When a green-and-yellow train carrying North Korean leader Kim Jong Un rolled slowly over a bridge into the Chinese city of Dandong late Saturday, few locals took notice.

“I didn’t really know much about it,” a 79-year-old retired farmer who gave only his surname, Shi, said Sunday, pausing during a walk along the river Kim crossed on his way to Vietnam to meet President Donald Trump for their second summit.

Over the past few decades, North Korea has receded into irrelevance as the contrast with China has grown starker and starker. Many Chinese now regard North Korea as a curious relic of the past, and Dandong does a roaring trade in tourism centered on China’s neighbor across the water.

In this Saturday, Feb. 23, 2019, photo, a train similar to ones seen during previous visits to China by North Korean leader Kim Jong Un leaves Dandong Station in northeastern China's Liaoning Province. (Madoka Ikegami/Kyodo News via AP)
In this Saturday, Feb. 23, 2019, photo, a train similar to ones seen during previous visits to China by North Korean leader Kim Jong Un leaves Dandong Station in northeastern China’s Liaoning Province. (Madoka Ikegami/Kyodo News via AP)

Street vendors hawk binoculars, boat tours and booklets of North Korean currency during the day, while digital billboards light towering apartments at night. Sinuiju, less than a kilometer (half a mile) away across the Yalu River, lays silent, with few signs of activity among its motionless cranes, marooned ships and squat, unlit apartments.

But some in this border city of over 2 million expect that if North Korea opens up, they will be among the first to benefit.

“Dandong is the biggest border city in China,” said Liu Yujun, a former trader from Dandong who says real estate prices have been going up in anticipation of detente on the Korean Peninsula. “Their economy could pull Dandong up along with it. If they open up, then we can invest a lot into their economy.”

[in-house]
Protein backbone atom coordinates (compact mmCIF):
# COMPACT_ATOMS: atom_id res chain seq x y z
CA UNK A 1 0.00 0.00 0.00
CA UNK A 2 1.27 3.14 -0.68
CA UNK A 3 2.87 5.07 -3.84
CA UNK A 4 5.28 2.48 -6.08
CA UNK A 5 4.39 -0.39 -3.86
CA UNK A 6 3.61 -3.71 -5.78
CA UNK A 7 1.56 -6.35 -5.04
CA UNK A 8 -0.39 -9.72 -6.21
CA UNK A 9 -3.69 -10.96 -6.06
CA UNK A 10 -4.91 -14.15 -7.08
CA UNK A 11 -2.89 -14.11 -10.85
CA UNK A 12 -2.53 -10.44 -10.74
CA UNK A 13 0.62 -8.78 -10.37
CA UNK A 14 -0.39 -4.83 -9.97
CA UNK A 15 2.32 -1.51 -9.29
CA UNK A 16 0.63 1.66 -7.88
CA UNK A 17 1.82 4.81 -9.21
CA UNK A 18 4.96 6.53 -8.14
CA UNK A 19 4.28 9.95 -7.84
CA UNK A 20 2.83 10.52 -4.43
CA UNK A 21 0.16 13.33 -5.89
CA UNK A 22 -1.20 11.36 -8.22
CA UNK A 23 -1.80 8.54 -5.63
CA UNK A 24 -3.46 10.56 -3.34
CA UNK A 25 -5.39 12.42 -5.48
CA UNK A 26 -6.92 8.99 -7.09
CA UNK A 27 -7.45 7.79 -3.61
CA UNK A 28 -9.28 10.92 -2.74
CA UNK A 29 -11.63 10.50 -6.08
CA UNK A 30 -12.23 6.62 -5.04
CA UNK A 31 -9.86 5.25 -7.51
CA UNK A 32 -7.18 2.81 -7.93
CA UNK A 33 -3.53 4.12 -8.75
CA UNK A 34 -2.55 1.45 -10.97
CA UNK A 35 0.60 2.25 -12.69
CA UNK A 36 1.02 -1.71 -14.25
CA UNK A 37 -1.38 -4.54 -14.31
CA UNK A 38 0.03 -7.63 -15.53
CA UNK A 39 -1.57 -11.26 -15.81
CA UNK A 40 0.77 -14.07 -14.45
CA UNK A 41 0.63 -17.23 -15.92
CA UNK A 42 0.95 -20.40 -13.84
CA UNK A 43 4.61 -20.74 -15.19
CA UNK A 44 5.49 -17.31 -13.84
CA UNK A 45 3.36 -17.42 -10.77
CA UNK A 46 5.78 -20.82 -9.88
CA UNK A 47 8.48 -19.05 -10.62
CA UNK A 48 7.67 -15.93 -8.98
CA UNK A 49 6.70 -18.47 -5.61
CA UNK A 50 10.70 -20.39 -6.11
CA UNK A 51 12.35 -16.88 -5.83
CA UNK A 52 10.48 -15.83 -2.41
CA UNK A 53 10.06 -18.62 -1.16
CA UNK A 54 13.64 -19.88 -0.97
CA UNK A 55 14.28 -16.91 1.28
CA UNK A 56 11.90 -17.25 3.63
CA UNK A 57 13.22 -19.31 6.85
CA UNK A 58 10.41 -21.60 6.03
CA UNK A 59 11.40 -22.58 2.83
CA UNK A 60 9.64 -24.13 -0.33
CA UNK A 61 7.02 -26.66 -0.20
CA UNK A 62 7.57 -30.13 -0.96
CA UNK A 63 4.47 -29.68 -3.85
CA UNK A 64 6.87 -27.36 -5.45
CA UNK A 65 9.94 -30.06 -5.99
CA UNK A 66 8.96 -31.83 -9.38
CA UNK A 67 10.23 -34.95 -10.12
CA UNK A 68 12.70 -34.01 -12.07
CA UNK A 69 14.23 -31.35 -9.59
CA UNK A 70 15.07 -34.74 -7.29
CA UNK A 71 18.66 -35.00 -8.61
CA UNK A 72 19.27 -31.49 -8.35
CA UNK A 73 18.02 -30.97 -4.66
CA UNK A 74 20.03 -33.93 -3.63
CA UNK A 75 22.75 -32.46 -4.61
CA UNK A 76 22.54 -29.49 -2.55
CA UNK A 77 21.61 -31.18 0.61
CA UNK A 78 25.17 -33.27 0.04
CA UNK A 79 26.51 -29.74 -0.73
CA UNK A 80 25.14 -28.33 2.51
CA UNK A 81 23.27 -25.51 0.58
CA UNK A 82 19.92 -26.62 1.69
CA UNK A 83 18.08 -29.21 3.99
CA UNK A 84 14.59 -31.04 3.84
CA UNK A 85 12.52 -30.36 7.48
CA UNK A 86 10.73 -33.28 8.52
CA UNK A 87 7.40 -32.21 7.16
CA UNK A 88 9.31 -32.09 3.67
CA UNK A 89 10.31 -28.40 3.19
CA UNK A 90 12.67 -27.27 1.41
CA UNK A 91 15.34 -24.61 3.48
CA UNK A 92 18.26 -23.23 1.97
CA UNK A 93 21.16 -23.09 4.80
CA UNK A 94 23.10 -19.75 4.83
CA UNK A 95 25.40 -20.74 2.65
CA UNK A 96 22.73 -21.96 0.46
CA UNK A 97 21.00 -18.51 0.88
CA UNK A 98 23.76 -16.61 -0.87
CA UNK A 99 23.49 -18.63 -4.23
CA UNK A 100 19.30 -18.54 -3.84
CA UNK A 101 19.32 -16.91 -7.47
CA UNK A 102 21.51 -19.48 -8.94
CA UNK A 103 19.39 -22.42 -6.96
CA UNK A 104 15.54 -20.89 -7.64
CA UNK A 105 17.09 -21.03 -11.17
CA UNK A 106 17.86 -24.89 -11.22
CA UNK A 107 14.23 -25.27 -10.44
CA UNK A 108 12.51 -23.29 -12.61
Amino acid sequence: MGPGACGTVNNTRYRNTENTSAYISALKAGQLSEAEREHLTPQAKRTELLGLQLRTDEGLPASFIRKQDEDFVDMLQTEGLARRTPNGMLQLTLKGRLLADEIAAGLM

China’s economy is facing its worst slowdown since the global financial crisis amid a bruising trade war with the U.S. Strict U.N. sanctions on North Korea have hit Dandong’s traders and shippers hard in the past few years, with some cutting employees or pivoting toward other businesses, a former freight company executive told The Associated Press.

But the sudden thaw in tensions on the Korean Peninsula over the past year has raised anticipation that tough sanctions against North Korea may soon be eased. Investors rushed in to snap up apartments, prompting Dandong’s government to enact new regulations on real estate last May. On the North Korean side of the river, a tall, round concrete building is under construction — a rare sign of development.

Shi believes if North Korea follows China’s lead by reforming its economy and opening up to trade, it could boom. He thinks the reason why North Korea struggled while China surged ahead was because of Pyongyang’s overemphasis on military spending.

“They put so much effort into missiles and nuclear weapons research,” Shi said. “If they didn’t focus on this research so much, they might not be so backward.”

In his upcoming meeting with Trump in Hanoi on Wednesday and Thursday, experts say Kim will seek a U.S. commitment for improved bilateral relations and partial sanctions relief while trying to minimize any concessions on his nuclear facilities and weapons.

While Kim wants to leverage his nuclear and missile program for economic and security benefits, there continue to be doubts on whether he’s ready to fully deal away an arsenal that he may see as his strongest guarantee of survival.

But Xiao Yue, a food seller in Dandong, doesn’t care too much about the politicking that will take place in Vietnam. She simply wishes that one day, she’ll be able to mingle freely with North Koreans.

“It’d help us communicate, culturally and on other levels,” Xiao said. “I just hope they can come over here and have some fun.”

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